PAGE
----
"Severus is another matter entirely. There are some who, against all odds, make something remarkable of themselves. Despite the disadvantages he's had, Severus has always had that potential because of his strong will and intelligence. And to a large degree he's succeeded in fulfilling it, because he's willing to make amends for his mistakes -- most of them, at any rate. But he's always needed challenge and guidance to bring out the best in him, and someone to temper his less-admirable traits. I regret," he softly added, "that the life he's been forced to lead -- that I've sometimes encouraged him to lead, for the greater good -- has exacerbated those less-pleasant qualities."
I took another long sip of tea. "So in terms of their characters, it's 'to whom much is given, much will be required,' then."
"Precisely. I am very proud of him, appearances notwithstanding."
"It might be a good time," I suggested delicately, "to reassure him of that."
Another long silence stretched between us.
"I could," Albus suggested hesitantly, "arrange a floo connection between your rooms, so you could at least speak --?"
It was tempting.
"Best not," I said faintly. "It's hard enough as it is. If he needs to reach me, he'll manage it."
And if he doesn't want to, the unused connection will haunt me and drive me mad.
I unbent my stiff limbs and rose, placing the teacup on the sill. "I take it I'm not sacked, then?"
"Of course not. Firstly, it's not an official Hogwarts matter. And secondly why should I, when I know you'd defend me just as vigorously? I don't need the Sorting Hat to tell me that."
Good. I hadn't managed to wreck two relationships at once, then. Albus Dumbledore was the closest thing I'd had to a father and mentor in a very long time, and I thought losing him as well would be the final straw.
"And your Patronus," he continued with a smile, "is not a lioness for nothing."
I had no intention of going into that: we'd never had it out about his complicity in that little débacle.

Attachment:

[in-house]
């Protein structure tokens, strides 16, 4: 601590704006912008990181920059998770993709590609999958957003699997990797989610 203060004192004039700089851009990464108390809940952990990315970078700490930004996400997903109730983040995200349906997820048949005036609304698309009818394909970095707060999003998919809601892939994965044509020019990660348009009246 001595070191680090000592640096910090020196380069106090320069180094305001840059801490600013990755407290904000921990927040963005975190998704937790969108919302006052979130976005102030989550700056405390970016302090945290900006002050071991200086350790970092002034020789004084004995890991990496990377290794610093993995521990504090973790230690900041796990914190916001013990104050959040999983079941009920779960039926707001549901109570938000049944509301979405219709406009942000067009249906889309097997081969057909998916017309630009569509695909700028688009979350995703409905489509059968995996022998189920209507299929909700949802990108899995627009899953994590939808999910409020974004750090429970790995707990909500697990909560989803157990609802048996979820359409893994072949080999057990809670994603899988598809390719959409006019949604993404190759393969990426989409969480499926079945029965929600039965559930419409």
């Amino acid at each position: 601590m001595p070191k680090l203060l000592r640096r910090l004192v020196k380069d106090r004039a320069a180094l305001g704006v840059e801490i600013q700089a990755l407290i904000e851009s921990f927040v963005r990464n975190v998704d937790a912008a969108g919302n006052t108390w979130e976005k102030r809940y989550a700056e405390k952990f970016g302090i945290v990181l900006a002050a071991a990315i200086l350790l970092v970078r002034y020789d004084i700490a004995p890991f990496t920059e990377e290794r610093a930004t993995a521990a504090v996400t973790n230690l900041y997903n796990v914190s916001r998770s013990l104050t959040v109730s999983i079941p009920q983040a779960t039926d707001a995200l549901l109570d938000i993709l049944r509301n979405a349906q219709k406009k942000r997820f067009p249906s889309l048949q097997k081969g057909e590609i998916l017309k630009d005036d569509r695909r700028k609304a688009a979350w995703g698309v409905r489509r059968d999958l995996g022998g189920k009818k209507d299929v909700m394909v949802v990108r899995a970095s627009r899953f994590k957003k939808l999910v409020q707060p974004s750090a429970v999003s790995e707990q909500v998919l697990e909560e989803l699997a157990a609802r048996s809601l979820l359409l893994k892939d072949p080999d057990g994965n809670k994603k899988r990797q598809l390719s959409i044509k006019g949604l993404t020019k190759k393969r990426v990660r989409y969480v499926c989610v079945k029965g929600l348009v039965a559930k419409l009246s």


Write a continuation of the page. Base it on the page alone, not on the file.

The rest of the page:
"I'd better get what rest I can, then. Tomorrow's going to be horrid."
He nodded slowly.
"I am sorry, Albus." The tears that had prickled behind my eyes all night threatened to spill over; no matter how angry I was, I still cared deeply for this man. "I wasn't at all fair to you."
"I can be remarkably thick at times," he admitted almost cheerfully. "An occasional ticking-off does me good. Minerva's never shy about it, and I don't see why you should be."
"There is the little matter of Headmaster/Employee, you know," I retorted matter-of-factly, "not to mention respect for ones' elders."
He gently shook his head. "Bollocks -- though I appreciate that you recognise the distinction, and I know you wouldn't violate it without extreme provocation. You and I are old souls, Miranda. If your practical sensibilities can admit the possibility of reincarnation, you'll understand why I rather suspect the tables were turned at some point in the past."
I gave him a Snape-worthy quirk of a brow. "Are you telling me you're letting me off on grounds of karmic payback?"
"Not entirely, but something like that. And I appreciate that you waited to blow up at me in private -- I doubt I ever gave you that consideration."
I shook my head to clear it. This was one of Albus' more quirky and mind-boggling statements, and I wasn't in any shape to fully examine or challenge it. "At any rate, you've more to worry about in this life than my or Severus' feelings," I said dismissively. "'...the problems of three little people....'"
"Casablanca," Albus pounced on the quote. "Wonderful film -- last I saw in a Muggle cinema. Severus reminds me of Rick, at times."
"I'm hardly Ilse Lund," I said dryly.
"Granted. You're wrong about the principle, though, dear heart," he said gravely. "The problems do matter, particularly when two of my favourite people are involved. Forgive an old man his short-sightedness."
I couldn't avoid Severus, but I could ignore him until I was able to face him with a kind of cool equanimity.
Snape. Think of him as Snape, again. Get this back onto a professional footing.
It was a small, silly thought, but it helped. And self-censoring myself for the week it took until it became automatic provided welcome distraction.
That in itself wasn't unusual. That Viktor was at Hogwarts at all, and in my class, was: I'd thought he was the equivalent of a Seventh at Durmstrang, and should have been out by now. He'd explained to me, haltingly, that Karkaroff had coddled him to the extent that he felt ill-prepared to leave school and, given the mess that Karkaroff had left behind, he'd requested that Headmaster accept him as a student.